Litigating Federal Health Care Legislation and the Interstices of Procedure

Wendy Collins Perdue *

On November 11, 2011, the University of Richmond Law Review held its annual Allen Chair Symposium, focused on the litigation challenges to the Patient Protection and Affordable Care Act (“ACA”). Recognizing that much had already been written about the constitutionality of the ACA, but that less scholarly attention had been focused on issues such as jurisdiction, standing, ripeness, and severability, the Symposium was entitled “Everything but the Merits.” The timing of this Symposium was both prescient and awkward. Three days after the Symposium was held, the Supreme Court took certiorari on a group of the ACA cases and scheduled an extraordinary three days of argument. Of course once the Court decides these cases, prognostications will be of little significance. Fortunately, the pieces that follow offer insights that go far beyond the issues of the ACA litigation, examining a range of issues about constitutional litigation.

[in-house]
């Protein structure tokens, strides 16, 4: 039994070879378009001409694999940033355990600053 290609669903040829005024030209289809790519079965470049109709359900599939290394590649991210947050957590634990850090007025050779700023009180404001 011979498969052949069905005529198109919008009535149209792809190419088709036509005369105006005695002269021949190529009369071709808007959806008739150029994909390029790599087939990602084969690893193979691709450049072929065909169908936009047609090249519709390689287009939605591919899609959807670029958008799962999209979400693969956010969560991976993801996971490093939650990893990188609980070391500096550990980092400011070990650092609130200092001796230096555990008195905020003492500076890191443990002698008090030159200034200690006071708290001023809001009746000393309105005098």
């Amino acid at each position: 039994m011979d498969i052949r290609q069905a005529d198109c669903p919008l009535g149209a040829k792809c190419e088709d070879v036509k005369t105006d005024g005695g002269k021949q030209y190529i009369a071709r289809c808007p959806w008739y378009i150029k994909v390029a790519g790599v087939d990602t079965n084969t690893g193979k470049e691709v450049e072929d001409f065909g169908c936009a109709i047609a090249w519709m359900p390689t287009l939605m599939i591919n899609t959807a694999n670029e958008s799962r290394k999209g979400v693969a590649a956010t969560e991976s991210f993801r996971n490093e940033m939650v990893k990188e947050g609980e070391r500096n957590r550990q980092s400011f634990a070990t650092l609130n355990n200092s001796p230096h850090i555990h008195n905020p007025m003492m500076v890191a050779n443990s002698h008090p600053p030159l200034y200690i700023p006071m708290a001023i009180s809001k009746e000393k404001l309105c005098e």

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* Dean and Professor of Law, University of Richmond School of Law. The author would like to thank the Allen family for their support of the Allen Chair Symposium along with Professors Carl Tobias and Kevin Walsh and Symposium Editor Aminah Qureshi for their work in putting together this excellent 2011 Allen Chair Symposium.